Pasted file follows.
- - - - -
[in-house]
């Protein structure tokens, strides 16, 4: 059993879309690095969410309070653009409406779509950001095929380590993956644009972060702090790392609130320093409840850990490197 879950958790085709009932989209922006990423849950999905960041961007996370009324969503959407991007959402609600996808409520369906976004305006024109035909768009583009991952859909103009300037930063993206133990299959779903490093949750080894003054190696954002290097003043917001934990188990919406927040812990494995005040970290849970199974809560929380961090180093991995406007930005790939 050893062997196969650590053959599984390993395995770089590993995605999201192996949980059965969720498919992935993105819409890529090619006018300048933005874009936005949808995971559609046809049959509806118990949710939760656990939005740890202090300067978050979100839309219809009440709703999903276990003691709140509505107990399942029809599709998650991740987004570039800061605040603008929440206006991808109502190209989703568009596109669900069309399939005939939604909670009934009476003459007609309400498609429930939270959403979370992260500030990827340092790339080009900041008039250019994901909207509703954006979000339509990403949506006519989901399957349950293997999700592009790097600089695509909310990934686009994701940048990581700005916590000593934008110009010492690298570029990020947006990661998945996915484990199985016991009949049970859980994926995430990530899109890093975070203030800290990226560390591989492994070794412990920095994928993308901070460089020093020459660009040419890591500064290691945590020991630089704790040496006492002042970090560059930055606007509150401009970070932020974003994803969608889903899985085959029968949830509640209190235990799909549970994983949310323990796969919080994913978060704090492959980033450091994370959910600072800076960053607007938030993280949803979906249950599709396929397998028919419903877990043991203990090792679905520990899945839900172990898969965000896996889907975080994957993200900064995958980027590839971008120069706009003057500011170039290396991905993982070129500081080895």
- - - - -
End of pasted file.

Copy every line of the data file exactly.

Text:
[in-house]
């Protein structure tokens, strides 16, 4: 059993879309690095969410309070653009409406779509950001095929380590993956644009972060702090790392609130320093409840850990490197 879950958790085709009932989209922006990423849950999905960041961007996370009324969503959407991007959402609600996808409520369906976004305006024109035909768009583009991952859909103009300037930063993206133990299959779903490093949750080894003054190696954002290097003043917001934990188990919406927040812990494995005040970290849970199974809560929380961090180093991995406007930005790939 050893062997196969650590053959599984390993395995770089590993995605999201192996949980059965969720498919992935993105819409890529090619006018300048933005874009936005949808995971559609046809049959509806118990949710939760656990939005740890202090300067978050979100839309219809009440709703999903276990003691709140509505107990399942029809599709998650991740987004570039800061605040603008929440206006991808109502190209989703568009596109669900069309399939005939939604909670009934009476003459007609309400498609429930939270959403979370992260500030990827340092790339080009900041008039250019994901909207509703954006979000339509990403949506006519989901399957349950293997999700592009790097600089695509909310990934686009994701940048990581700005916590000593934008110009010492690298570029990020947006990661998945996915484990199985016991009949049970859980994926995430990530899109890093975070203030800290990226560390591989492994070794412990920095994928993308901070460089020093020459660009040419890591500064290691945590020991630089704790040496006492002042970090560059930055606007509150401009970070932020974003994803969608889903899985085959029968949830509640209190235990799909549970994983949310323990796969919080994913978060704090492959980033450091994370959910600072800076960053607007938030993280949803979906249950599709396929397998028919419903877990043991203990090792679905520990899945839900172990898969965000896996889907975080994957993200900064995958980027590839971008120069706009003057500011170039290396991905993982070129500081080895």